What Did Nelson Mandela Mean To Africans?
Some thirty-five years ago Senegal’s then president, Abdou Diouf, christened “Soweto Square” and “Nelson Mandela Avenue” in downtown Dakar, Senegal’s capital city. I have no personal memory of this occasion, but I cannot begin to overstate the influence that this brave “former terrorist” from South Africa (those are his own words) had on my native country. His influence during his own lifetime was enormous. Having now died without a single blemish on his reputation, it can only increase in the decades ahead. He is a sorely needed hero for Africans. Alas, we live on a continent teeming with tyrants but few heroes. Nelson Mandela put every African despot — and there are perhaps too many of them to count — to shame on that day in 1997 when he announced that he would not seek a second term as South Africa’s president. Getting African El Supremos to leave office is more often like pulling rotting tree trunks out of the ground with a pair of tweezers.People Flock to the Dark Mountains and Get Lost in the Confusion and Mysteries That Support Them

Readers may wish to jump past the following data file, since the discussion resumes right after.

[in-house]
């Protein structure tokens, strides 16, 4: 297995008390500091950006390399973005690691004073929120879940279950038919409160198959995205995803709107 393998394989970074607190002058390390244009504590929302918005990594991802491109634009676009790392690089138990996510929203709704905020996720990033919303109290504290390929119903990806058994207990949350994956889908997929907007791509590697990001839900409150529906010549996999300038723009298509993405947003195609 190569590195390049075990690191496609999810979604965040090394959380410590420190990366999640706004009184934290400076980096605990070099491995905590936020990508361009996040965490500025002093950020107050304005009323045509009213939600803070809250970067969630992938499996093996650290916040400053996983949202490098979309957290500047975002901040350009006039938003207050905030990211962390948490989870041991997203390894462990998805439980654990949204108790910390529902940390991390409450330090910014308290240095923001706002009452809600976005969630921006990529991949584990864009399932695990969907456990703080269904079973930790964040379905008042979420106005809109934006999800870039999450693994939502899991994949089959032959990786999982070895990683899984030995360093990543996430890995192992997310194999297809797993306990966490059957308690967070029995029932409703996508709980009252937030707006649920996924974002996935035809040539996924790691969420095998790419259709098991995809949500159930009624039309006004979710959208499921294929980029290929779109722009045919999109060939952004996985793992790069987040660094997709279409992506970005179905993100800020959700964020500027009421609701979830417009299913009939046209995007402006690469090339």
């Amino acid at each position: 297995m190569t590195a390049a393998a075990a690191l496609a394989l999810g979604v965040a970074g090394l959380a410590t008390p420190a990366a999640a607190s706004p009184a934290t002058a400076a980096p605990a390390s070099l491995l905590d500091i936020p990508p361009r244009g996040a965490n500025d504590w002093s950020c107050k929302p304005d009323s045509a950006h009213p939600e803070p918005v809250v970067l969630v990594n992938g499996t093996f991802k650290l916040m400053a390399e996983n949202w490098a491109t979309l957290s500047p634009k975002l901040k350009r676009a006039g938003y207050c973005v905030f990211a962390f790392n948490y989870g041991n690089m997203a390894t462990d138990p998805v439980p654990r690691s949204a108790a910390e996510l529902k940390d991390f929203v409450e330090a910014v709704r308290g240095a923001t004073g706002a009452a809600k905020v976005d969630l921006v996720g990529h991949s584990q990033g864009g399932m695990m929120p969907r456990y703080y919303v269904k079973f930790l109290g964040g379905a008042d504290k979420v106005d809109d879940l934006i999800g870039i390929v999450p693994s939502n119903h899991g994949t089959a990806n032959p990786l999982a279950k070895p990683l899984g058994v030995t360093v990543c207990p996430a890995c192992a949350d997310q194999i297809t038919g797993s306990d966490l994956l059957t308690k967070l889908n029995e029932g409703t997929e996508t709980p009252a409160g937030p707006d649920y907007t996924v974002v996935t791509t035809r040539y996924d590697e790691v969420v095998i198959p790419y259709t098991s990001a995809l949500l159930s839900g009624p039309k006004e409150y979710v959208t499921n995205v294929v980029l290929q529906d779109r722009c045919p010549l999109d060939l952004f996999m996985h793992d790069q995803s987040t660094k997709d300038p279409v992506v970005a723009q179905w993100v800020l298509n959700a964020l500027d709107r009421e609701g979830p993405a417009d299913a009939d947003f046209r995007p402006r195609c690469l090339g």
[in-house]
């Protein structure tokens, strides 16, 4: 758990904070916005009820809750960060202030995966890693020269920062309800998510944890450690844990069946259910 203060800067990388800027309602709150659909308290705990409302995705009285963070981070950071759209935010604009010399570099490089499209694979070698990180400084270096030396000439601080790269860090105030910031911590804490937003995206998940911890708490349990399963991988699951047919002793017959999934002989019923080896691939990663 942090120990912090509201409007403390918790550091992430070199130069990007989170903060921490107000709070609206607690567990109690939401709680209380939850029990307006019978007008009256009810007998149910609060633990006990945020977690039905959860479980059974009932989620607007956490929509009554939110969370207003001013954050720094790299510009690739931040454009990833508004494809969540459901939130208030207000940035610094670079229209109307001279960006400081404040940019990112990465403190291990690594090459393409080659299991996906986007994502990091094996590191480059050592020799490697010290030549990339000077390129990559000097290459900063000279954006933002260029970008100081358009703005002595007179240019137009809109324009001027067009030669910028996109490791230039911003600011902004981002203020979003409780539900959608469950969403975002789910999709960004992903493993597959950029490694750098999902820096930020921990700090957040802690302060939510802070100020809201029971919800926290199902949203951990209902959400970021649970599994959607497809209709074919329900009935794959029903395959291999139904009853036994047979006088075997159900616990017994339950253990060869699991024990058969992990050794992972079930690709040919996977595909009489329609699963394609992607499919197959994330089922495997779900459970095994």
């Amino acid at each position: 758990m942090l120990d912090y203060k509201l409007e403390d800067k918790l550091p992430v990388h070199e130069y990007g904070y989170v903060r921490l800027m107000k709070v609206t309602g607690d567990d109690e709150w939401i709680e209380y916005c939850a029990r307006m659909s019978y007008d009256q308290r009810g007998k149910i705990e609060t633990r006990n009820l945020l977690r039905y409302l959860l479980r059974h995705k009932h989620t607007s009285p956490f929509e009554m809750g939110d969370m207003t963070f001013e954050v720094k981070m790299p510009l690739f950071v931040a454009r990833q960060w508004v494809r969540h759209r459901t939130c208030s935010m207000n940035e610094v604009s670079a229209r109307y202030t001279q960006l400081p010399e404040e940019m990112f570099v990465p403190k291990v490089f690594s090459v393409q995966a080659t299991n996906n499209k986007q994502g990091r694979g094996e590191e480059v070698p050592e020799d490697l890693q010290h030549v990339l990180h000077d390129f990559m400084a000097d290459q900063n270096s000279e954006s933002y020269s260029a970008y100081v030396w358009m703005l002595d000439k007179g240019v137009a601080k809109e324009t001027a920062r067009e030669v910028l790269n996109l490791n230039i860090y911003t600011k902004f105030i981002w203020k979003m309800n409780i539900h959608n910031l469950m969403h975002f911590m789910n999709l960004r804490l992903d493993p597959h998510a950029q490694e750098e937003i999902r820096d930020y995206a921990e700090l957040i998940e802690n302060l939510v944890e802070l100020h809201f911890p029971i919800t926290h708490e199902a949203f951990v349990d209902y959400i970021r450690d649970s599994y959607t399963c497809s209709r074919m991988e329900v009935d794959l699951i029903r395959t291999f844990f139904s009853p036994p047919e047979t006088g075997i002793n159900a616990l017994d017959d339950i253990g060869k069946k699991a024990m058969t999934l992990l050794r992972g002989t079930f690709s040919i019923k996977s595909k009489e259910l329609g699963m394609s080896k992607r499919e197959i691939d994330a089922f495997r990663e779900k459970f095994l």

The dark mountains are destroying creation because of man’s dreams and ignorance. In the end they will be overturned and the mountain of God will be found above them.Why Is There No Name for Father God?
There is a reason why Father God has no name and it has to do with the plan that is in place to bring the children of Israel to the Spirit at the end of the day. We are fast approaching that time.Echoes Of KAL 007
China’s creation of an air defense zone recalls the Soviet downing of Korean Air Lines Flight 007. Seventy years of American dominance in the Pacific does not need to be erased overnight for Beijing to achieve its strategic goals.The EU’s Failure to Inspire Could Cause Its Breakdown
The European Union is failing in its function of catalyst for reforms in emerging Europe, and this could have serious consequences, including a breakdown of the union. A major, albeit little talked-about consequence of the European debt crisis is the fact that, as the euro proved not to be the ideal currency union and the EU not the ideal set-up for dealing with a crisis, people in Central, Eastern and South Eastern Europe were left without a goal towards which to converge.